Sea of data

Robert Roe explores the use of HPC storage technology in off-shore energy exploration

In silico heaven

Gemma Church investigates how simulation and modelling are helping expedite the development of cutting-edge medical devices

Maximising long-term value

Correct storage and use of data is the key to keeping data ‘current’ and relevant in modern laboratories, writes Sophia Ktori

PRACE encourages industry

Robert Roe speaks with Lee Margetts, chair of PRACE’s industrial advisory committee, about its work to increase the engagement of industrial HPC users

Mapping infection

Clare Sansom discusses the use of computational tools to help researchers map and treat infectious diseases

Controlling your data

Sophia Ktori takes a look at technology which helps labs carefully manage and store data securely

Supporting science

Robert Roe looks at HPC technologies that could enable the next generation of scientific breakthroughs

Oil Change

As the world makes better use of renewable energy, the Oil and Gas market aims to use more simulation to ensure sound decision making, writes Gemma Church

Specifying and Building the smart laboratory

This chapter looks at how to build a smart laboratory; what approaches to take; and how to deal with potential problems. Becoming ‘smart’ takes time, not only due to the level of investment required, but also because of the impact of change and the need to consider legacy requirements.


Beyond the laboratory

This chapter considers who cares about how smart the laboratory is, and why? It also looks at the broader business requirements and their impact on the laboratory, with an emphasis on productivity and business efficiency, integration with manufacturing and business systems, patent evidence creation, regulatory compliance, and data integrity and authenticity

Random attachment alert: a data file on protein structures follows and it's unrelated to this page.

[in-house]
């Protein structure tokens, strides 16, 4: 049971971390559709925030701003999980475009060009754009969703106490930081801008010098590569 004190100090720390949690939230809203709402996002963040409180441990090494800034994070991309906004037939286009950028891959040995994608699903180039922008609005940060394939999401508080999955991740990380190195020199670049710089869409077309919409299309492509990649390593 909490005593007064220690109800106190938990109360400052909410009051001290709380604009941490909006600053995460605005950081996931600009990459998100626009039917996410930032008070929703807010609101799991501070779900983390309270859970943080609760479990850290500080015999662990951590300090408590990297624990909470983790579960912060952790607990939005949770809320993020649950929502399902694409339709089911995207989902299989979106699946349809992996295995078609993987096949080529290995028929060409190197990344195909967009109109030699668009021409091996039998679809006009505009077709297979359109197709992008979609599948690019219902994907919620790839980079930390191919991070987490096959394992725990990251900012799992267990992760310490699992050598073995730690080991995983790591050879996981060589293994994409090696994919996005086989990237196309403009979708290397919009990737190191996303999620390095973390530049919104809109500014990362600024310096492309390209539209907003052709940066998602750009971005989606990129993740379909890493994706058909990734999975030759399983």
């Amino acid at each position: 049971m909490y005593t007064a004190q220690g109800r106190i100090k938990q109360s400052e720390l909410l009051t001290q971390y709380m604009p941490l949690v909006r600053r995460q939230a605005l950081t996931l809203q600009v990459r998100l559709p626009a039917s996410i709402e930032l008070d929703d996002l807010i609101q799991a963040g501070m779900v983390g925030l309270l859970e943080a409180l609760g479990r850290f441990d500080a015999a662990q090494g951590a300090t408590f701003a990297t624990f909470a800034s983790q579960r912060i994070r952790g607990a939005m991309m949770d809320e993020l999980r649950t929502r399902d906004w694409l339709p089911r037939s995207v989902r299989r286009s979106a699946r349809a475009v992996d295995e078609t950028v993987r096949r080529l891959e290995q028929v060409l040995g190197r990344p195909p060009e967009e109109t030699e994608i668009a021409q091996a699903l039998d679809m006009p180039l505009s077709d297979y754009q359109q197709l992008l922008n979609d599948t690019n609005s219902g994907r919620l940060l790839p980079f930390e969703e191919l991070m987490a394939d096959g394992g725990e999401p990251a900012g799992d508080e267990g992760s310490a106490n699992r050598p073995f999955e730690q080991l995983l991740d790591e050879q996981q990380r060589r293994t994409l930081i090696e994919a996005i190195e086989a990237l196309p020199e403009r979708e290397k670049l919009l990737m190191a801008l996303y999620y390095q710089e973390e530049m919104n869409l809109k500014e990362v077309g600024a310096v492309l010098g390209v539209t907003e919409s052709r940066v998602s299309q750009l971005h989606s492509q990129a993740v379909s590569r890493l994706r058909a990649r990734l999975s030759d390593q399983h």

Laboratory informatics tools

This chapter will look at the four major laboratory informatics tools – laboratory information management systems (LIMS), electronic laboratory notebooks (ELNs), laboratory execution systems (LES) and scientific data management systems (SDMS) – their differences and how they relate to each other. Each of these systems functions at or around the ‘Information’ layer (see Figure 1) and typically serves to collate data and information about the laboratory’s operations

Document management

This chapter considers how the smart laboratory contributes to the requirements of a knowledge eco-system, and the practical consequences of joined-up science. Knowledge management describes the processes that bring people and information together to address the acquisition, processing, storage, use, and re-use of knowledge to develop understanding and to create value


This chapter will consider the different classes of instruments and computerised instrument systems to be found in laboratories and the role they play in computerised experiments and sample processing – and the steady progress towards all-electronic laboratories.